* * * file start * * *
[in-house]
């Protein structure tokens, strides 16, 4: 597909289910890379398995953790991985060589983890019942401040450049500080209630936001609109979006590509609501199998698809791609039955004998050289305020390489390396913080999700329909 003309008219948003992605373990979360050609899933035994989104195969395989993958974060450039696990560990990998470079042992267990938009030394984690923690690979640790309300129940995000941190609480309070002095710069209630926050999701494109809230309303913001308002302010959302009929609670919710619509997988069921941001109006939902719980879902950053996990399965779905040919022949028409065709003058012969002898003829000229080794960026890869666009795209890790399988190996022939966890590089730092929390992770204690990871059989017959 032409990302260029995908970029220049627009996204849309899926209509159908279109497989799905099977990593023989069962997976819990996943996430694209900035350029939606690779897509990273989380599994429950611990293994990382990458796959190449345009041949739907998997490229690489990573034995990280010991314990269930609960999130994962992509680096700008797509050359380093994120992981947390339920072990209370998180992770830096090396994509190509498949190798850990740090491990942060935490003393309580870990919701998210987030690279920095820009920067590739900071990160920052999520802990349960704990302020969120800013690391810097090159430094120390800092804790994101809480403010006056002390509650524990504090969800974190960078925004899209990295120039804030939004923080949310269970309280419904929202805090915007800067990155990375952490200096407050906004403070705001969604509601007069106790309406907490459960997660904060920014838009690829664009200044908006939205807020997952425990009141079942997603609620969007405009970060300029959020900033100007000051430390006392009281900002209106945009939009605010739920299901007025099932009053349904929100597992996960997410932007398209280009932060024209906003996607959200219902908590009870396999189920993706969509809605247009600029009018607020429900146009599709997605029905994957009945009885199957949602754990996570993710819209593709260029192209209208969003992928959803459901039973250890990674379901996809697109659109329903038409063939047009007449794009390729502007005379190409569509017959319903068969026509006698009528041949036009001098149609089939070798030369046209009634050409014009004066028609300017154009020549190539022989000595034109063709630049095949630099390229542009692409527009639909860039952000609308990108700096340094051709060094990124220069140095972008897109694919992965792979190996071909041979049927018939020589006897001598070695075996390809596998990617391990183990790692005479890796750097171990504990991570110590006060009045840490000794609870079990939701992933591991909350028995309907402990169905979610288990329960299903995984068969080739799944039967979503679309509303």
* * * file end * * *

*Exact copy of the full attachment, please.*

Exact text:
[in-house]
């Protein structure tokens, strides 16, 4: 597909289910890379398995953790991985060589983890019942401040450049500080209630936001609109979006590509609501199998698809791609039955004998050289305020390489390396913080999700329909 003309008219948003992605373990979360050609899933035994989104195969395989993958974060450039696990560990990998470079042992267990938009030394984690923690690979640790309300129940995000941190609480309070002095710069209630926050999701494109809230309303913001308002302010959302009929609670919710619509997988069921941001109006939902719980879902950053996990399965779905040919022949028409065709003058012969002898003829000229080794960026890869666009795209890790399988190996022939966890590089730092929390992770204690990871059989017959 032409990302260029995908970029220049627009996204849309899926209509159908279109497989799905099977990593023989069962997976819990996943996430694209900035350029939606690779897509990273989380599994429950611990293994990382990458796959190449345009041949739907998997490229690489990573034995990280010991314990269930609960999130994962992509680096700008797509050359380093994120992981947390339920072990209370998180992770830096090396994509190509498949190798850990740090491990942060935490003393309580870990919701998210987030690279920095820009920067590739900071990160920052999520802990349960704990302020969120800013690391810097090159430094120390800092804790994101809480403010006056002390509650524990504090969800974190960078925004899209990295120039804030939004923080949310269970309280419904929202805090915007800067990155990375952490200096407050906004403070705001969604509601007069106790309406907490459960997660904060920014838009690829664009200044908006939205807020997952425990009141079942997603609620969007405009970060300029959020900033100007000051430390006392009281900002209106945009939009605010739920299901007025099932009053349904929100597992996960997410932007398209280009932060024209906003996607959200219902908590009870396999189920993706969509809605247009600029009018607020429900146009599709997605029905994957009945009885199957949602754990996570993710819209593709260029192209209208969003992928959803459901039973250890990674379901996809697109659109329903038409063939047009007449794009390729502007005379190409569509017959319903068969026509006698009528041949036009001098149609089939070798030369046209009634050409014009004066028609300017154009020549190539022989000595034109063709630049095949630099390229542009692409527009639909860039952000609308990108700096340094051709060094990124220069140095972008897109694919992965792979190996071909041979049927018939020589006897001598070695075996390809596998990617391990183990790692005479890796750097171990504990991570110590006060009045840490000794609870079990939701992933591991909350028995309907402990169905979610288990329960299903995984068969080739799944039967979503679309509303």